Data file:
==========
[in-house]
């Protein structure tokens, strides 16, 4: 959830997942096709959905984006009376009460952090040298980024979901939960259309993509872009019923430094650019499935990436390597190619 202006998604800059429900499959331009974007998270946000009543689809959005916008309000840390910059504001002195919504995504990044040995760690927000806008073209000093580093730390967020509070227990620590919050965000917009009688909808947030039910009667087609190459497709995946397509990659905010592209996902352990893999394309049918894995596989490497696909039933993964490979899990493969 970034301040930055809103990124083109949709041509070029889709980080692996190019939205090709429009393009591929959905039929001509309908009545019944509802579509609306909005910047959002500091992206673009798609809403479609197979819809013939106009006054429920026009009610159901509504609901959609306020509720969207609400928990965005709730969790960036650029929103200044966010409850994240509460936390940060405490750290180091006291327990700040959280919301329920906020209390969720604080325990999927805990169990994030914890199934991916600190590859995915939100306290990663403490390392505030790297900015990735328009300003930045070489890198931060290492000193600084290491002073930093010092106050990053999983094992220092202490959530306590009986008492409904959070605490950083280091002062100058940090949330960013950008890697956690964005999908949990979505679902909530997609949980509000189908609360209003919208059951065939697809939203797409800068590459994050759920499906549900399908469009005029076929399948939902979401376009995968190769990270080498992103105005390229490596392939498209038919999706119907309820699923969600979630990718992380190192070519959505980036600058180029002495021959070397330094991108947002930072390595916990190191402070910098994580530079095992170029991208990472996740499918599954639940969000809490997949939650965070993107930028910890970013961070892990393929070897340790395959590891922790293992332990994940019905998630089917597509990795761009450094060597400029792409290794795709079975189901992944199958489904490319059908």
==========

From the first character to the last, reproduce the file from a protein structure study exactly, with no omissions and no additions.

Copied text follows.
[in-house]
């Protein structure tokens, strides 16, 4: 959830997942096709959905984006009376009460952090040298980024979901939960259309993509872009019923430094650019499935990436390597190619 202006998604800059429900499959331009974007998270946000009543689809959005916008309000840390910059504001002195919504995504990044040995760690927000806008073209000093580093730390967020509070227990620590919050965000917009009688909808947030039910009667087609190459497709995946397509990659905010592209996902352990893999394309049918894995596989490497696909039933993964490979899990493969 970034301040930055809103990124083109949709041509070029889709980080692996190019939205090709429009393009591929959905039929001509309908009545019944509802579509609306909005910047959002500091992206673009798609809403479609197979819809013939106009006054429920026009009610159901509504609901959609306020509720969207609400928990965005709730969790960036650029929103200044966010409850994240509460936390940060405490750290180091006291327990700040959280919301329920906020209390969720604080325990999927805990169990994030914890199934991916600190590859995915939100306290990663403490390392505030790297900015990735328009300003930045070489890198931060290492000193600084290491002073930093010092106050990053999983094992220092202490959530306590009986008492409904959070605490950083280091002062100058940090949330960013950008890697956690964005999908949990979505679902909530997609949980509000189908609360209003919208059951065939697809939203797409800068590459994050759920499906549900399908469009005029076929399948939902979401376009995968190769990270080498992103105005390229490596392939498209038919999706119907309820699923969600979630990718992380190192070519959505980036600058180029002495021959070397330094991108947002930072390595916990190191402070910098994580530079095992170029991208990472996740499918599954639940969000809490997949939650965070993107930028910890970013961070892990393929070897340790395959590891922790293992332990994940019905998630089917597509990795761009450094060597400029792409290794795709079975189901992944199958489904490319059908």